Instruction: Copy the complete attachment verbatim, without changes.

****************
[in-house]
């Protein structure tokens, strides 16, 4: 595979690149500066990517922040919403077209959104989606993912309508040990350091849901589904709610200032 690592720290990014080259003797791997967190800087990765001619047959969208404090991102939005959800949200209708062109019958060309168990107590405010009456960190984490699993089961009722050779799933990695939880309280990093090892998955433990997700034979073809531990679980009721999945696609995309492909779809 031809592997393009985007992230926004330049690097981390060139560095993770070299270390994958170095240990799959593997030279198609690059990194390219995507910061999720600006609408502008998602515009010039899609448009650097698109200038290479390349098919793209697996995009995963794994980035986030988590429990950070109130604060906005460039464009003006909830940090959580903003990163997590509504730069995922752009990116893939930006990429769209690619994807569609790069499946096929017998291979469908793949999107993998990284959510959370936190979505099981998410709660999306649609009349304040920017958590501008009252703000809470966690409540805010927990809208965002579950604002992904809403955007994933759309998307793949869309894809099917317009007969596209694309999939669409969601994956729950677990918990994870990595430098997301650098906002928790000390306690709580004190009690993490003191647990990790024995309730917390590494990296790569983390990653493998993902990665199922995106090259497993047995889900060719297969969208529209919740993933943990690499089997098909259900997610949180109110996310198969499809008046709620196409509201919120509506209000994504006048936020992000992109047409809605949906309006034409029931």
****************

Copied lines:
[in-house]
């Protein structure tokens, strides 16, 4: 595979690149500066990517922040919403077209959104989606993912309508040990350091849901589904709610200032 690592720290990014080259003797791997967190800087990765001619047959969208404090991102939005959800949200209708062109019958060309168990107590405010009456960190984490699993089961009722050779799933990695939880309280990093090892998955433990997700034979073809531990679980009721999945696609995309492909779809 031809592997393009985007992230926004330049690097981390060139560095993770070299270390994958170095240990799959593997030279198609690059990194390219995507910061999720600006609408502008998602515009010039899609448009650097698109200038290479390349098919793209697996995009995963794994980035986030988590429990950070109130604060906005460039464009003006909830940090959580903003990163997590509504730069995922752009990116893939930006990429769209690619994807569609790069499946096929017998291979469908793949999107993998990284959510959370936190979505099981998410709660999306649609009349304040920017958590501008009252703000809470966690409540805010927990809208965002579950604002992904809403955007994933759309998307793949869309894809099917317009007969596209694309999939669409969601994956729950677990918990994870990595430098997301650098906002928790000390306690709580004190009690993490003191647990990790024995309730917390590494990296790569983390990653493998993902990665199922995106090259497993047995889900060719297969969208529209919740993933943990690499089997098909259900997610949180109110996310198969499809008046709620196409509201919120509506209000994504006048936020992000992109047409809605949906309006034409029931």